(To read the entire "War is War” series, please click here.)
Since we’ve finally figured out how to embed Youtube links on the site (Or more accurately, I got around to figuring out how. It took all of two minutes.), and, since we ignored art posts all last month, we decided to combine our love of film with our hatred of “war is war” in a two-part post, “War is War is Film”.
Today’s section opens with films we haven’t written about at On Violence. Tomorrow we’ll re-cover films we’ve discussed before.
But before that, a digression: this post isn’t an ad hominem attack on “war is war”-iors, though it may come across that way. When I first started researching this post, I expected to find mostly bad ass action heroes like John Rambo or “Dirty” Harry Callahan. Instead, I mostly found super villains. And comparing “war is war”-iors to Grand Moff Tarkin or General Jack D. Ripper is like comparing them to Hitler. (That said, on a forum Michael stopped reading a few years back, a commenter made that point that Hitler was great at stopping counter-insurgencies. Just saying.)
Or it might just be that if super villains espouse your military theory, you may be on the wrong side of history.
Grand Moff Tarkin
Despite our love of Star Wars, we’ve never really written about the greatest trilogy of all time here, except for the stray Star Wars reference. Luckily, Grand Moff Tarkin--the best of the Grand Moffs in our opinion--allows us to legitimately discuss Star Wars on the website, because Tarkin is the greatest “war is war”-ior ever. What’s the best way to stop a rebellion? Torturing prisoners? Yeah, Tarkin does that, and then he blows up planets.
More than the what is the why. Tarkin explains his “war is war”-ior philosophy to Leia, “The regional governors now have direct control over their territories. Fear will keep the local systems in line. Fear of this battle station.” And next, “No star system will dare oppose the Emperor now...Not after we demonstrate the capabilities of this station.”
Fear. Tarkin’s enemies will fall because of fear. Overwhelming, crippling fear. Make your enemy scared enough, and he will quit. You just have to blow up a planet and kill billions.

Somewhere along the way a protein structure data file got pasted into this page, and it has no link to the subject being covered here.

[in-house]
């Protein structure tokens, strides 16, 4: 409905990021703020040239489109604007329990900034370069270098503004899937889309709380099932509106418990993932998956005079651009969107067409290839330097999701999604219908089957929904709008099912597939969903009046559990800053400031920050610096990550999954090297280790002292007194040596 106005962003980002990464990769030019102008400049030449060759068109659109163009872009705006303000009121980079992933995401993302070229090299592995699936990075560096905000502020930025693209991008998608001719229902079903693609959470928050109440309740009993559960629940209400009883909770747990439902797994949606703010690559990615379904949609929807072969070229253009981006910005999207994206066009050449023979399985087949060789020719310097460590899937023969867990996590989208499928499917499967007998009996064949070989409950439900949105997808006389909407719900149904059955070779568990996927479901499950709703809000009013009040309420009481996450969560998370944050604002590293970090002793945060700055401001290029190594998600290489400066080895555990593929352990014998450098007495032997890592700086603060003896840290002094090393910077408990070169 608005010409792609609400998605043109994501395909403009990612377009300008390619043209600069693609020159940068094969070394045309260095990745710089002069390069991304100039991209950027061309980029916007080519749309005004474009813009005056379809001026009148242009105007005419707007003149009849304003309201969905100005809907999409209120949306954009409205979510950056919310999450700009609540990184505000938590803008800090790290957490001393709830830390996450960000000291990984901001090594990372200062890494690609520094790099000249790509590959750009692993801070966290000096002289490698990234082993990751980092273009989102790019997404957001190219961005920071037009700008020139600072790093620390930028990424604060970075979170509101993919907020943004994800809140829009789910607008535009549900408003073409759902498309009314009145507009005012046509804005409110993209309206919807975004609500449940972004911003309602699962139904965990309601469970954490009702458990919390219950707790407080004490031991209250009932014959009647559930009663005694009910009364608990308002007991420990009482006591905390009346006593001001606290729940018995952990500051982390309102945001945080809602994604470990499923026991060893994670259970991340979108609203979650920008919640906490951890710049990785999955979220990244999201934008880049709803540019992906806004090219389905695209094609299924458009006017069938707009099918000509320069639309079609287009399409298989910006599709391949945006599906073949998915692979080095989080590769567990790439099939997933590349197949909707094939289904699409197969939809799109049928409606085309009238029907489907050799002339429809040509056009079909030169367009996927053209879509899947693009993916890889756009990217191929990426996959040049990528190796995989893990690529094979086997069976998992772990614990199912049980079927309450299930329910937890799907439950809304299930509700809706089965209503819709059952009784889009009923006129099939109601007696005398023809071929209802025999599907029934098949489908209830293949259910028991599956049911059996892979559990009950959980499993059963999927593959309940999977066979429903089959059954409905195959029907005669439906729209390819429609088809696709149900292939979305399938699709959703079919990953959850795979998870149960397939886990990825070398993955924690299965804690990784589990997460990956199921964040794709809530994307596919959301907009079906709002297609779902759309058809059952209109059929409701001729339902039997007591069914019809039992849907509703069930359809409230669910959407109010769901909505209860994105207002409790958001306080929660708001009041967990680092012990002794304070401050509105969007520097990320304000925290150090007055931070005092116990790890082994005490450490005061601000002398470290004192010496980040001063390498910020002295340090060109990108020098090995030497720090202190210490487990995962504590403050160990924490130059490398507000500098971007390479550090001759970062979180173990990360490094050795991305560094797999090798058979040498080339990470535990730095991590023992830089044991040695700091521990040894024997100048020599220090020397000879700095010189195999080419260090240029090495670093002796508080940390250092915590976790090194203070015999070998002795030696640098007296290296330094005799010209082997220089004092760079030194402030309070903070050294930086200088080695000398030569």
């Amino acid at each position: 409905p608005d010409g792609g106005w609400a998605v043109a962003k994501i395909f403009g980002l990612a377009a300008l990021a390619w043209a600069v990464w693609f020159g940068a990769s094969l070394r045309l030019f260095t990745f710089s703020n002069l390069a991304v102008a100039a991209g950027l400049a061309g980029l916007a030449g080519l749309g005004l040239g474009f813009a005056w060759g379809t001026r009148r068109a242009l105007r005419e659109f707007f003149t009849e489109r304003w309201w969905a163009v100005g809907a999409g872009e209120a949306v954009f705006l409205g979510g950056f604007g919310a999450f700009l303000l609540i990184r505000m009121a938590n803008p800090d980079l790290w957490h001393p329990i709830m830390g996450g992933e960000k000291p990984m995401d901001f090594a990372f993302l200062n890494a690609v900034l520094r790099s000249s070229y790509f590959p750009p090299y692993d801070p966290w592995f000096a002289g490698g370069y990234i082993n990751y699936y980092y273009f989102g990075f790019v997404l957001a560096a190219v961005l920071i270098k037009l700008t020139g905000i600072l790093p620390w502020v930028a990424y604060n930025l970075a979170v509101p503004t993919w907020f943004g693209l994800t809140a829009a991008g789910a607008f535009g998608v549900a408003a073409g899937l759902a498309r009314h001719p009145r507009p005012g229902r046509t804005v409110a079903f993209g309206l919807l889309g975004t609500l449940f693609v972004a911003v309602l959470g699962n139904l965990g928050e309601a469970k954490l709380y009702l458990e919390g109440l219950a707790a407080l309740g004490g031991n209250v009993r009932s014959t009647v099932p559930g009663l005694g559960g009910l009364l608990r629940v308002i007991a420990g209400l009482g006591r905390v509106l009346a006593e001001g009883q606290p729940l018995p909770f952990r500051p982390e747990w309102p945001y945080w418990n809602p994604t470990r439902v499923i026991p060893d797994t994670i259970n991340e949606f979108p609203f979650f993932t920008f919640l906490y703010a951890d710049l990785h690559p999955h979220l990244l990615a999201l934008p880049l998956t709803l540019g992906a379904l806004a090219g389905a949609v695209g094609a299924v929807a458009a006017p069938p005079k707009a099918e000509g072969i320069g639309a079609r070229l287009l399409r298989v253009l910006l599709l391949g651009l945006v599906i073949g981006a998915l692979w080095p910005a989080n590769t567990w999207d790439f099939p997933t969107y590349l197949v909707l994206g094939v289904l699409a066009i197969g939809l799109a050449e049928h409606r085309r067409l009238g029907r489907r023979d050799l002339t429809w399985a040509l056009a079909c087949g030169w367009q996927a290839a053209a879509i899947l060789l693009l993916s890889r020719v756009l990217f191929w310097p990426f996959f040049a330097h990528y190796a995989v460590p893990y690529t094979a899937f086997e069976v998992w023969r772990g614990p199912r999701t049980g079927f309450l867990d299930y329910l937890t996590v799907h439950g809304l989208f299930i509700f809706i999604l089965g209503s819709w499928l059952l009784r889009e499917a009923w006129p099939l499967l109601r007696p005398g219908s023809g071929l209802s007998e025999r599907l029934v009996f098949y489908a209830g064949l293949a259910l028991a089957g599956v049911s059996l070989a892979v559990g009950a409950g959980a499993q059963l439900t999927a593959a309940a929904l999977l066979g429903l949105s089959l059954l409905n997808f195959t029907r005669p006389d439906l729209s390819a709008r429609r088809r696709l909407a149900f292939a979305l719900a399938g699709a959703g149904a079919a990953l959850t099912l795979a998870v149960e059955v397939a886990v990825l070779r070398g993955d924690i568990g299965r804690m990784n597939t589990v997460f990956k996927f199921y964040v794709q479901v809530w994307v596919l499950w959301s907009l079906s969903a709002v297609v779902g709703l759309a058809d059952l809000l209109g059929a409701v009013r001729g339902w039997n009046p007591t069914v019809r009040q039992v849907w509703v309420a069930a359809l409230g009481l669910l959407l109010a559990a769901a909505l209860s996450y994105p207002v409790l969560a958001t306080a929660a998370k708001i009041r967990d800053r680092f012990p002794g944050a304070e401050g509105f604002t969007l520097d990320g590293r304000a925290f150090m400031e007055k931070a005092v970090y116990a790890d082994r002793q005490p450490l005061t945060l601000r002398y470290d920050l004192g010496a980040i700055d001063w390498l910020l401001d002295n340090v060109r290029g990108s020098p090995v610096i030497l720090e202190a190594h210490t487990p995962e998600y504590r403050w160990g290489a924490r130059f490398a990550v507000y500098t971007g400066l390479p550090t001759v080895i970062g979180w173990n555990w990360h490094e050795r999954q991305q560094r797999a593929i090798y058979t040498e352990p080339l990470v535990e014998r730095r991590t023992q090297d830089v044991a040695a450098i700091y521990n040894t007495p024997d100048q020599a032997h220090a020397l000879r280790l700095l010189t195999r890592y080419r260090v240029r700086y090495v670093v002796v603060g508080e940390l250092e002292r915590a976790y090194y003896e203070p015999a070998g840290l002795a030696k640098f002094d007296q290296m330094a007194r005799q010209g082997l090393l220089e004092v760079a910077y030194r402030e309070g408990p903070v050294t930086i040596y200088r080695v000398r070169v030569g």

General Jack D. Ripper
Primarily, “war is war”-iors believe that, if you just make the opponent scared enough, they’ll give up. After that, they want the politicians to get out of the way. In a film filled with awesome dialogue, Dr. Strangelove or: How I Learned to Stop Worrying and Love the Bomb, General Jack D. Ripper stands out with this monologue making just that point:
General Ripper is a villain, and a fool. (“Purity of essence!”) Sadly, though, the idea that Kubrick, through General Ripper, ironically mocks--that war is “too important to be left to the politicians”--many conservatives and pundits now unironically embrace. Researching our series on Iran, one paper said that Iranians would be bolstered by Americans political bickering back at home.
In fact, war is too important to be left to the generals. The Constitution of the United States specifically limits the power of the U.S. military, firmly placing it under civilian control. Because America has an elected government (again as defined by the Constitution), everyone in the U.S. (of voting age) has the right and obligation to comment about the American military.
Of all the “war is war”-iors, Colonel Kurtz from Apocalypse Now most eloquently espoused this twisted philosophy. Here’s an excerpt from his famous, closing monologue:
“I remember when I was with Special Forces, seems a thousand centuries ago, we went into a camp to inoculate some children. We left the camp after we had inoculated the children for polio, and this old man came running after us and he was crying. He couldn't see. We went back there, and they had come and hacked off every inoculated arm. There they were in a pile. A pile of little arms.
“...And then I realized, like I was shot, like I was shot with a diamond, a diamond bullet right through my forehead. And I thought, my God, the genius of that! The genius! The will to do that! Perfect, genuine, complete, crystalline, pure. And then I realized they were stronger than we, because they could stand that these were not monsters, these were men. Trained cadres. These men who fought with their hearts, who had families, who had children, who were filled with love, but they had the strength, (the strength!) to do that. If I had ten divisions of those men, our troubles here would be over very quickly. You have to have men who are moral, and at the same time who are able to utilize their primordial instincts to kill without feeling, without passion, without judgment, without judgment! Because it's judgment that defeats us."
1. I can’t confirm that the Viet Cong ever cut off inoculated arms. I’ve heard many people and pundits say this, but I can’t find confirmation of it. If anyone knows of any books or papers on this subject, I’d appreciate it.
2. Kurtz endorses this insane do-what-it-takes strategy, literally praising the insurgents for cutting off children’s arms. That’s both insane and “war is war”.
The first good guy on our list, “Dirty” Harry Callahan, doesn’t play by the rules.
District Attorney Rothko: Where the hell does it say that you've got a right to kick down doors, torture suspects, deny medical attention and legal counsel? Where have you been? Does Escobedo ring a bell? Miranda? I mean, you must have heard of the Fourth Amendment. What I'm saying is that man had rights.
Harry Callahan: Well, I'm all broken up over that man's rights!
Substitute “that man’s rights" with “rule of engagement” and boom, you’ve got yourself a “war is war”-ior.